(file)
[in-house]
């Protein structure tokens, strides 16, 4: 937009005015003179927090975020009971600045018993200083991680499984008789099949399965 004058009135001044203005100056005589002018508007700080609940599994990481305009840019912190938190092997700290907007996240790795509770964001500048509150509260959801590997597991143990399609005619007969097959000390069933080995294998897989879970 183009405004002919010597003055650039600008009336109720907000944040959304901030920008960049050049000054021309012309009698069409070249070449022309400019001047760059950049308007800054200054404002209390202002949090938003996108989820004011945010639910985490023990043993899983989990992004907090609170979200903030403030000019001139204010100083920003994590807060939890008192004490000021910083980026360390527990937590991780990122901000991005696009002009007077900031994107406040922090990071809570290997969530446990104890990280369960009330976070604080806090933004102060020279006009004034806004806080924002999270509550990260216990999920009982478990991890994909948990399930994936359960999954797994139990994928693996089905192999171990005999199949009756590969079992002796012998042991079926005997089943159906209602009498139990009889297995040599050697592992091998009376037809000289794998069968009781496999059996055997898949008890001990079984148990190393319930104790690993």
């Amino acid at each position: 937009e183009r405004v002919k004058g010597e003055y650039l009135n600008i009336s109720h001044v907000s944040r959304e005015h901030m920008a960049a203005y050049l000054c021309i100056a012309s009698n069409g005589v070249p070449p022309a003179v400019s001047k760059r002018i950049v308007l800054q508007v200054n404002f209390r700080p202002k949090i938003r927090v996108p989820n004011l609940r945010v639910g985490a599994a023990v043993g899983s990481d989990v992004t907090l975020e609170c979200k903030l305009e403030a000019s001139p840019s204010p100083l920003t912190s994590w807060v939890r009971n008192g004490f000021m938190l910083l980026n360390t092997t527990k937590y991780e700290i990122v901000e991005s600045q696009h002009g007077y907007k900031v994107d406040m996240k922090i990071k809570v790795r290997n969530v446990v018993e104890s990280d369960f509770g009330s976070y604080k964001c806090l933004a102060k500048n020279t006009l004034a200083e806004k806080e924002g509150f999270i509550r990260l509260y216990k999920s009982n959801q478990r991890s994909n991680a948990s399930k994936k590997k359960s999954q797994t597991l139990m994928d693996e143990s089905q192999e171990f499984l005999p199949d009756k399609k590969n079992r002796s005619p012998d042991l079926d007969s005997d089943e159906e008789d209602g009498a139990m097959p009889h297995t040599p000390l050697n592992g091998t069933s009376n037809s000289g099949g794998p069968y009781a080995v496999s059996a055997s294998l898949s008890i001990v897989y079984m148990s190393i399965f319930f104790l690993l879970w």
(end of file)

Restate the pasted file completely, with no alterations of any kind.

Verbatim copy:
[in-house]
């Protein structure tokens, strides 16, 4: 937009005015003179927090975020009971600045018993200083991680499984008789099949399965 004058009135001044203005100056005589002018508007700080609940599994990481305009840019912190938190092997700290907007996240790795509770964001500048509150509260959801590997597991143990399609005619007969097959000390069933080995294998897989879970 183009405004002919010597003055650039600008009336109720907000944040959304901030920008960049050049000054021309012309009698069409070249070449022309400019001047760059950049308007800054200054404002209390202002949090938003996108989820004011945010639910985490023990043993899983989990992004907090609170979200903030403030000019001139204010100083920003994590807060939890008192004490000021910083980026360390527990937590991780990122901000991005696009002009007077900031994107406040922090990071809570290997969530446990104890990280369960009330976070604080806090933004102060020279006009004034806004806080924002999270509550990260216990999920009982478990991890994909948990399930994936359960999954797994139990994928693996089905192999171990005999199949009756590969079992002796012998042991079926005997089943159906209602009498139990009889297995040599050697592992091998009376037809000289794998069968009781496999059996055997898949008890001990079984148990190393319930104790690993």
């Amino acid at each position: 937009e183009r405004v002919k004058g010597e003055y650039l009135n600008i009336s109720h001044v907000s944040r959304e005015h901030m920008a960049a203005y050049l000054c021309i100056a012309s009698n069409g005589v070249p070449p022309a003179v400019s001047k760059r002018i950049v308007l800054q508007v200054n404002f209390r700080p202002k949090i938003r927090v996108p989820n004011l609940r945010v639910g985490a599994a023990v043993g899983s990481d989990v992004t907090l975020e609170c979200k903030l305009e403030a000019s001139p840019s204010p100083l920003t912190s994590w807060v939890r009971n008192g004490f000021m938190l910083l980026n360390t092997t527990k937590y991780e700290i990122v901000e991005s600045q696009h002009g007077y907007k900031v994107d406040m996240k922090i990071k809570v790795r290997n969530v446990v018993e104890s990280d369960f509770g009330s976070y604080k964001c806090l933004a102060k500048n020279t006009l004034a200083e806004k806080e924002g509150f999270i509550r990260l509260y216990k999920s009982n959801q478990r991890s994909n991680a948990s399930k994936k590997k359960s999954q797994t597991l139990m994928d693996e143990s089905q192999e171990f499984l005999p199949d009756k399609k590969n079992r002796s005619p012998d042991l079926d007969s005997d089943e159906e008789d209602g009498a139990m097959p009889h297995t040599p000390l050697n592992g091998t069933s009376n037809s000289g099949g794998p069968y009781a080995v496999s059996a055997s294998l898949s008890i001990v897989y079984m148990s190393i399965f319930f104790l690993l879970w």